The U.S. Supreme Court recently agreed to hear a case involving the right to carry firearms outside the home. The case, New York State Rifle & Pistol Association, Inc. v. Corlett, is the first Second Amendment case the high court has taken in more than a decade.
The case involves a legal challenge to a New York law which prohibits the concealed carry of handguns in public. The plaintiffs applied for a concealed-carry license from the state of New York but their applications were rejected.
New York state law requires applicants to show that they have a “special need” and “proper cause” to qualify to hold firearms under state law, and the state decided the plaintiffs did not meet that standard. New York usually grants concealed carry licenses only to security professionals or others who can demonstrate that they face grave threats due to their occupation or public identity.
The applicants who were denied a permit argue that the state’s limits on concealed carry violate the Second Amendment, since New York does not allow the open carry of firearms, and the law makes it virtually impossible for the ordinary law-abiding citizen to obtain a license to carry a concealed firearm either.
The Supreme Court’s ruling on the dispute could be a watershed moment for the Second Amendment. The Court hasn’t made a substantive ruling on the scope of the Second Amendment since 2008, when it held in District of Columbia v. Heller that the Amendment protects the right of individuals to keep arms in their home (and not just those Americans who were members of a “militia”).
Two years later, the Court ruled in another case, McDonald v. City of Chicago, which didn’t break new ground on the Second Amendment but did clarify that the individual right articulated in Heller did not just protect Americans from federal gun laws that would seek to deny them the right keep arms in their homes, but from similar laws passed by state and local governments as well.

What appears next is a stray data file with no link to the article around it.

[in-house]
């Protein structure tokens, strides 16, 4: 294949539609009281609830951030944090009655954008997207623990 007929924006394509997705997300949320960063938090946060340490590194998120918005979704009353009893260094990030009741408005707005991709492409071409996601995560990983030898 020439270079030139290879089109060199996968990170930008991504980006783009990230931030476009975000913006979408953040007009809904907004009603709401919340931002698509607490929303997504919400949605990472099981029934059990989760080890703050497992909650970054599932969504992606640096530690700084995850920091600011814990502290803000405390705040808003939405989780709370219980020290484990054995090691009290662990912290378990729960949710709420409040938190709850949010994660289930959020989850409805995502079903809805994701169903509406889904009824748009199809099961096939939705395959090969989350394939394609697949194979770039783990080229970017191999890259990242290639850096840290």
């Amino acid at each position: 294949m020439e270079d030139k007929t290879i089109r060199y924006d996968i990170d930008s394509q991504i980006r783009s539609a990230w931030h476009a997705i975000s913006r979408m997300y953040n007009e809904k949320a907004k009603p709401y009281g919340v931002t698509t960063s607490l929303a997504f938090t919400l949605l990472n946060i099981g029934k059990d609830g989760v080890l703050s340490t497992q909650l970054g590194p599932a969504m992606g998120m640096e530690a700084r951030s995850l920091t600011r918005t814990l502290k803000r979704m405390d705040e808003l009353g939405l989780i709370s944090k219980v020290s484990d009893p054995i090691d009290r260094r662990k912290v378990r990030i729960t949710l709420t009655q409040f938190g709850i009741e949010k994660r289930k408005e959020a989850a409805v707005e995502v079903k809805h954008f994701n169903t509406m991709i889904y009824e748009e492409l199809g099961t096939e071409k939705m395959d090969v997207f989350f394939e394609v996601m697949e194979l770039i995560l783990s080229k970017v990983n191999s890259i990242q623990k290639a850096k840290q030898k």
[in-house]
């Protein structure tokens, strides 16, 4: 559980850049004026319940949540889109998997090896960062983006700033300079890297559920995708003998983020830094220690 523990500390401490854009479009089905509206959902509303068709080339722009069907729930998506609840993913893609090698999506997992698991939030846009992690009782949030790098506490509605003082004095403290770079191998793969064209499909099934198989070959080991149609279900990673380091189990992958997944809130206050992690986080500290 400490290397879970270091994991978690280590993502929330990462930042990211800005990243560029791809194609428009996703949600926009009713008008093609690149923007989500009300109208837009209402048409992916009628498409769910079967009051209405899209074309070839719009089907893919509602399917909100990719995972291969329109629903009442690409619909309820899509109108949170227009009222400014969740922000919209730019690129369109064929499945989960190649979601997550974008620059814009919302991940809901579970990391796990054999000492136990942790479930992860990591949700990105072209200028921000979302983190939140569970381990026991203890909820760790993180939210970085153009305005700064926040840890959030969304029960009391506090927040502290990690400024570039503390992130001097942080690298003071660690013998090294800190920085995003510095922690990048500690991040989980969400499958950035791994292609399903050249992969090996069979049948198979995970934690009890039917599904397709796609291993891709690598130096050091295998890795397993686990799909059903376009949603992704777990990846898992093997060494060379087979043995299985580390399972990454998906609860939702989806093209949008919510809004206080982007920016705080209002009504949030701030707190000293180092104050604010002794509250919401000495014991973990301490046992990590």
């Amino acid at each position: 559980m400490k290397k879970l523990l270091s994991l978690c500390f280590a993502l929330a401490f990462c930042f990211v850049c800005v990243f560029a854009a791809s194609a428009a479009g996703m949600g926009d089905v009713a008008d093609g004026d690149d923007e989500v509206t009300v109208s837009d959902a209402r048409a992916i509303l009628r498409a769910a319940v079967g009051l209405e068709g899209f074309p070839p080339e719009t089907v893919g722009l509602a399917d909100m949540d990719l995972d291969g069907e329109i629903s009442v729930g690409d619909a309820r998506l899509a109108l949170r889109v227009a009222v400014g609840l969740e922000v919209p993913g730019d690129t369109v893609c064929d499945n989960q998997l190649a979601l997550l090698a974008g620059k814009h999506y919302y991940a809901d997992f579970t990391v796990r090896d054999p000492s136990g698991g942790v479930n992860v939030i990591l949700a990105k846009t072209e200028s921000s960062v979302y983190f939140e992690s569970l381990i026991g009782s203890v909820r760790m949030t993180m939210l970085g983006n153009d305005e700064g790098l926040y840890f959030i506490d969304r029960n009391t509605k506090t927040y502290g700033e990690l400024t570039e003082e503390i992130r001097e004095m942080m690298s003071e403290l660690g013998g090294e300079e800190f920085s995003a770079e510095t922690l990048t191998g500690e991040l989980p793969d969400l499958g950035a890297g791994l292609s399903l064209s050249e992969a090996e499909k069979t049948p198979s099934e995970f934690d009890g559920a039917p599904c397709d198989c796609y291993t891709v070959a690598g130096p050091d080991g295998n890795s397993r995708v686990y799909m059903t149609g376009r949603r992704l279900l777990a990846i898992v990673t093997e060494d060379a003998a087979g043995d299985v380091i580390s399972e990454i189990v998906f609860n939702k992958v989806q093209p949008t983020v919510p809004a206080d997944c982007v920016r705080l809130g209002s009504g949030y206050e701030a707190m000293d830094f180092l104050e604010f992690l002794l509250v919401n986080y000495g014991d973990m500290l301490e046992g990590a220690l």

While the individual right to keep arms in the home articulated in Heller was an important development, it did nothing to answer questions about the legality of many other gun laws. And since Heller and McDonald, the Supreme Court has gone out of its way to avoid ruling on any Second Amendment cases, rejecting numerous challenges to other gun regulations.
Here in our state, the Mississippi Justice Institute filed a constitutional challenge last year to an executive order that banned the open carry of firearms in the City of Jackson, ostensibly due to Covid-19. That lawsuit relied in part on the Mississippi Constitution, which explicitly protects the open carry of firearms. But the lawsuit also alleged that the executive order violated the Second Amendment, and thus could have resulted in precedent that the Second Amendment protects the right to bear arms outside the home. However, the case never got that far, as the city ultimately conceded the lawsuit and a consent decree was entered by the Court which ordered the City of Jackson to never again ban the open carry of firearms.
Who would have thought that in 2021, nearly 230 years after the Second Amendment was ratified, that we still wouldn’t have firm precedent on whether Americans have a right to bear arms outside of their home? That question will likely soon be answered.
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